Monday, April 2, 2012

The Same Six Questions - Scott S. Phillips

Hey, Happy April! Can you believe it's here already? Me neither. Give a warm Spring welcome to today's guest, Scott S. Phillips!

Thanks for letting me step up to the plate, Andy! I've been a professional screenwriter for the last 17 years, and before that I wrote some comics and short stories. I wrote the cult action movie DRIVE (the one with Mark Dacascos, not the one with Ryan Gosling), a bunch of episodes of the CW Network series KAMEN RIDER DRAGON KNIGHT, and a few cheesy low-budget movies. My first published novel was FRIDAY THE 13TH: CHURCH OF THE DIVINE PSYCHOPATH. I love me some Star Trek (Original Series, natch), classic rock, and playing my KISS and Evel Knievel pinball machines. I spend my days dividing my time between writing and serving the whims of my Chihuahua. Greatest achievement: being Lemmy's stand-in for a Motorhead video.

The Same Six Questions

1. Have you published a book yet?

Several, the most recent being Pete, Drinker of Blood - Part 1, a serial novel in 8 parts. Pete is an idea I’ve been kicking around since 1999 when I was living in Hollywood and feeling sort of adrift and a bit vampiric myself. It’s an oddball take on the genre, about a reluctant blue-collar vampire with insomnia who was “turned” in the early 1970s and has never moved past that. He works nights for the Department of Water and Power, and hates the typical Goth-type vampires, especially the music they listen to. He winds up getting all crushed-out on the cute bartender at the Sunset Strip dive bar he hangs out in, and everything goes haywire when the sinister vampire who turned the L.A. vamps returns to reclaim his children. I’m a big vampire fan and wanted to play with the cliches — there’s a lot of humor but it’s not parody by a long shot.

I decided to experiment with the serial novel format while writing a comic book mini-series recently. I had written Pete as a screenplay, but a year or so ago I started adapting it as a novel, then got sidetracked by other writing projects. When I came back to it I realized it was perfect for the serial approach. Parts 1 and 2 are available now for Kindle, Nook and at Smashwords, with new installments released monthly (part 3 will be out in April).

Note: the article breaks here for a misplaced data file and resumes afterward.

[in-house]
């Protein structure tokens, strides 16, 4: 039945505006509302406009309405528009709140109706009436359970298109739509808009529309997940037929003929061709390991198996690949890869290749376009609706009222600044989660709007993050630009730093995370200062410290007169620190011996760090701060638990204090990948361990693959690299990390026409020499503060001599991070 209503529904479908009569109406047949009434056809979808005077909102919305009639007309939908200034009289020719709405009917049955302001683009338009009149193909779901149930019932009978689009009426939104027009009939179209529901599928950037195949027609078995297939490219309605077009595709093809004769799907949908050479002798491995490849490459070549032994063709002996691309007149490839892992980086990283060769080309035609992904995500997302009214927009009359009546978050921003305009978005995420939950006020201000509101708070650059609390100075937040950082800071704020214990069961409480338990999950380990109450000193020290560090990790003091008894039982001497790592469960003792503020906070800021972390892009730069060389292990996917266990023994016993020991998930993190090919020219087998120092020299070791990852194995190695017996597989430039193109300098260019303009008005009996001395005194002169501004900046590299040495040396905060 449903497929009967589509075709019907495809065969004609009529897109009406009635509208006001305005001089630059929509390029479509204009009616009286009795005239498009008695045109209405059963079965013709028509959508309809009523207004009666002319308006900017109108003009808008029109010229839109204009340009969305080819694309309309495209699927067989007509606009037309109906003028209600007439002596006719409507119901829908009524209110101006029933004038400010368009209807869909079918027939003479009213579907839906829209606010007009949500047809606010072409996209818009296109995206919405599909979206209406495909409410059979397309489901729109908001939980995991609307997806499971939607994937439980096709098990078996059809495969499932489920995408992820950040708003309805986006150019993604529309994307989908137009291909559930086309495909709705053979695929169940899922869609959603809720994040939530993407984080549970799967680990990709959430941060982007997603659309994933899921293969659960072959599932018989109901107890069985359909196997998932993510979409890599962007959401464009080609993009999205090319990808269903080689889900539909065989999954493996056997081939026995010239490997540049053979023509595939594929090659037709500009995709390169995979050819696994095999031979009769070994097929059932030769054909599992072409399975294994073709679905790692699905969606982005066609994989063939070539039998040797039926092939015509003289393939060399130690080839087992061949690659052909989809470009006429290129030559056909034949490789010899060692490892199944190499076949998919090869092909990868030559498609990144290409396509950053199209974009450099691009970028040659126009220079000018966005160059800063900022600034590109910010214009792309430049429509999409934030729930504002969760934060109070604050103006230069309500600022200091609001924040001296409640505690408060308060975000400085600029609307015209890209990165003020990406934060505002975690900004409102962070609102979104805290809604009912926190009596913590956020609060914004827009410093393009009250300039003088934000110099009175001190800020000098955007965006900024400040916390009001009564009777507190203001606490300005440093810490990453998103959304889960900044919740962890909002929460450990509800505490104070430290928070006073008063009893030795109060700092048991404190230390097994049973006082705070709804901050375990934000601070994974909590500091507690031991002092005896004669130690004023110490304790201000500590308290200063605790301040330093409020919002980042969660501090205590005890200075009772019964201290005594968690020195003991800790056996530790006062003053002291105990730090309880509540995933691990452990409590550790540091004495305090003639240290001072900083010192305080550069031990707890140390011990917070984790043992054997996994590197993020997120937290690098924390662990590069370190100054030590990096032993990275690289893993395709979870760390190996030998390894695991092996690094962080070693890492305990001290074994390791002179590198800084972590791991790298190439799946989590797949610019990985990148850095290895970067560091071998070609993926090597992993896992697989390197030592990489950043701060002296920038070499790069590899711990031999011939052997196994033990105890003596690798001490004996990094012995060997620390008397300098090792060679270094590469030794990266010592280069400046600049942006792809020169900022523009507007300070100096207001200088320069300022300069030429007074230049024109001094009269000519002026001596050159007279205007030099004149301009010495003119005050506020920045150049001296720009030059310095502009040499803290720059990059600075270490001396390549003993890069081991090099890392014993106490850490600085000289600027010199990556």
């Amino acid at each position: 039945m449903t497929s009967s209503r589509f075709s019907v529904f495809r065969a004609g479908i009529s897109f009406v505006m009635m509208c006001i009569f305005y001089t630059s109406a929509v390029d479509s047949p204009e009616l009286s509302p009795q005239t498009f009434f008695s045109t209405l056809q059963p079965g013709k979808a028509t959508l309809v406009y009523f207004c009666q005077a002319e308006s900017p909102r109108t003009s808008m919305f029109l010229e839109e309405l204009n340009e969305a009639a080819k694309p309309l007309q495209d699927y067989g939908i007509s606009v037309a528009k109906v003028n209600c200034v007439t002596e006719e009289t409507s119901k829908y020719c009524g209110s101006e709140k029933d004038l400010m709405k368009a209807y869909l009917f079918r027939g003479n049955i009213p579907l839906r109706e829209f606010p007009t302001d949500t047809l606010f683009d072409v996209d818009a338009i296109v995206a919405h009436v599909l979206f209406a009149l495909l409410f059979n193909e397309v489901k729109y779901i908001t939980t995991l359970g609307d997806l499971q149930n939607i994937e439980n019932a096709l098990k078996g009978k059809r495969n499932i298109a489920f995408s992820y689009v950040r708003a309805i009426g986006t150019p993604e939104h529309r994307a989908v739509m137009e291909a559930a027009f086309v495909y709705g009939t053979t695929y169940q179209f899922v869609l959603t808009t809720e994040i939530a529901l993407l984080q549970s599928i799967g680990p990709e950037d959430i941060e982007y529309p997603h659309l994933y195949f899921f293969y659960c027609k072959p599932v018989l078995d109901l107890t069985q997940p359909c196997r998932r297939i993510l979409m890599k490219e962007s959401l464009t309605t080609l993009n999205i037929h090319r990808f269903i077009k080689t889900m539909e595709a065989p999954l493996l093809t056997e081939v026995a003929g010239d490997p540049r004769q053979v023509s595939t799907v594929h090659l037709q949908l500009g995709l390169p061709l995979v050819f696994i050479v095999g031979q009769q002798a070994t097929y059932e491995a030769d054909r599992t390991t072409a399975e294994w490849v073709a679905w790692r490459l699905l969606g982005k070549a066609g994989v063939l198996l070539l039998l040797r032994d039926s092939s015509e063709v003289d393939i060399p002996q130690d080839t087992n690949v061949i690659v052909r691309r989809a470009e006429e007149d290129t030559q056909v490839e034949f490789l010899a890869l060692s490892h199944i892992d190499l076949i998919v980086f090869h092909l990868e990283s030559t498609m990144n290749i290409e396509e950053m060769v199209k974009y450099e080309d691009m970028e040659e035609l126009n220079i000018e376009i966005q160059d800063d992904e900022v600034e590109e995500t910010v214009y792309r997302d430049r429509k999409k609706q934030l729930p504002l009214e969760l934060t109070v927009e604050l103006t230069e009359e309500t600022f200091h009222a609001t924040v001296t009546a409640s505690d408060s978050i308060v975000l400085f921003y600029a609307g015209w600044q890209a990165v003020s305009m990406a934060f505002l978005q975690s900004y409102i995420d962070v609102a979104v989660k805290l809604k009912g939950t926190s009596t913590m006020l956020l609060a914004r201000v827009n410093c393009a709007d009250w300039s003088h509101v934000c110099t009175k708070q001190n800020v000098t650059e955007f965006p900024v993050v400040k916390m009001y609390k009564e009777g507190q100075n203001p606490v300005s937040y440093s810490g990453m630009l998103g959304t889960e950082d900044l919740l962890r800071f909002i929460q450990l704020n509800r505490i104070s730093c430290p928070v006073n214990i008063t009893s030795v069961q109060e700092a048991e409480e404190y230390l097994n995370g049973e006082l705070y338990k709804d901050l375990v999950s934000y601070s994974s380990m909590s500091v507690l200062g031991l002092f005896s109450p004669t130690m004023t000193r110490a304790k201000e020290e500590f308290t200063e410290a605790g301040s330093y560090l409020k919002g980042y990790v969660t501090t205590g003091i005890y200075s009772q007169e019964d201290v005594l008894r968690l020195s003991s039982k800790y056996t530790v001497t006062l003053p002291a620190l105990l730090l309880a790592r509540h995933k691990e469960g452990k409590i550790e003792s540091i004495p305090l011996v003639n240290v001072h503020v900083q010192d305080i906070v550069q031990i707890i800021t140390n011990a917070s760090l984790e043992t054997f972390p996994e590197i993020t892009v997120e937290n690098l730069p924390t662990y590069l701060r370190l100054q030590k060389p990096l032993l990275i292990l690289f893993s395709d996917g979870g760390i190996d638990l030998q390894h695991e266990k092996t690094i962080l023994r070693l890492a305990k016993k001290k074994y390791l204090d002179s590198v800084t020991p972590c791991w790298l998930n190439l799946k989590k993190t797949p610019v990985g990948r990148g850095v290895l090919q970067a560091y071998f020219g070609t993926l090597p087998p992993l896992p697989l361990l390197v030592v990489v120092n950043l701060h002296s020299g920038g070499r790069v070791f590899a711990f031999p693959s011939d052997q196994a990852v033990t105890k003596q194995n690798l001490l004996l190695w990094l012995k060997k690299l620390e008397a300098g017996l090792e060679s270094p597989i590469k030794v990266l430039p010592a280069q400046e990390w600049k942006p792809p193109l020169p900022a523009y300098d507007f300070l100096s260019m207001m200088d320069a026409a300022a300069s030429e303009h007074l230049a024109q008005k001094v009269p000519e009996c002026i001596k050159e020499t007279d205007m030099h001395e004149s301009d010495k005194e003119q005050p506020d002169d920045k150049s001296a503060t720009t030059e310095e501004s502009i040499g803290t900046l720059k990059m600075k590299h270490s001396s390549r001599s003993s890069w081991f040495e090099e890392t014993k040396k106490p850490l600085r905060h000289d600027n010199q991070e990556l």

2. When did you know you wanted to be a writer?

It sort of happened by accident when I was a kid. I used to make cheesy Super-8 movies, and I discovered that it made for better flicks if I wrote something beforehand, rather than making ‘em up as I went along (imagine that!). These were silent films, so the scripts were little 4 or 5 page things with no dialogue, just bare-bones outlines of the action. It just developed from there, but my original scheme was to be a stop-motion animator like Ray Harryhausen before the writing kind of took over my brain.

3. What was your first lengthy piece of fiction (say, >1000 words)? What was it about? When did you write it? Do you still have it?

When I was 18 I wrote my first feature-length screenplay. It was this terrible wish-fulfillment thing wherein me and my friends hung out with the Go-Go’s and the Ramones, and all those who opposed us were destroyed. Or something. There was some over-arcing storyline about unrequited love and mean jocks getting their comeuppance, but mostly it was an episodic mess. If I remember right, it was called BRIEF OBSESSIONS. And yup, I still have it but I fear that my friends will find it and do a dramatic reading over my grave during the funeral, so I should probably burn it.

4. When was your first indication, "I can do this (write)"?

I’d say that happened at the exact moment I made my first short story sale. It was a saucy little number called “Truckstop Novel” that was purchased by Chic Magazine when I was in my mid-twenties. I had written at least one other feature-length script by that time, but it was receiving that check in the mail that made me think I ought to keep putting words on paper, especially if there was a chance I’d be able to wangle more people into paying me to do it.

5. If you could meet one of your characters in real life, which would it be?

That’s kind of a toughie. I wouldn’t mind sitting around with Pete, talking classic rock over a couple beers (well, a beer for me, anyway) whilst cranking Tommy or Led Zeppelin IV, but I think Boone Butters — a character from my novel Squirrel Eyes, now starring in his own series of stories (the first of which is Roomies) — might be a decent guy to hang out with, too. He smells a little funny, though.

6. It's a dark and stormy're alone in the house...there's a knock at the open it, look out, and proceed to scream like a little girl. What's on the doorstep?

The Woodbooger. Of course. (Editor's note: Bigfoot...Viginia style. ;)


Thanks for stopping by and sharing with us, Scott! For more of Mr. Phillips and his writing, check out his Twitter, Facebook, and Goodreads pages.

Stop back on Thursday when my guest will be Axel Howerton. See you then!

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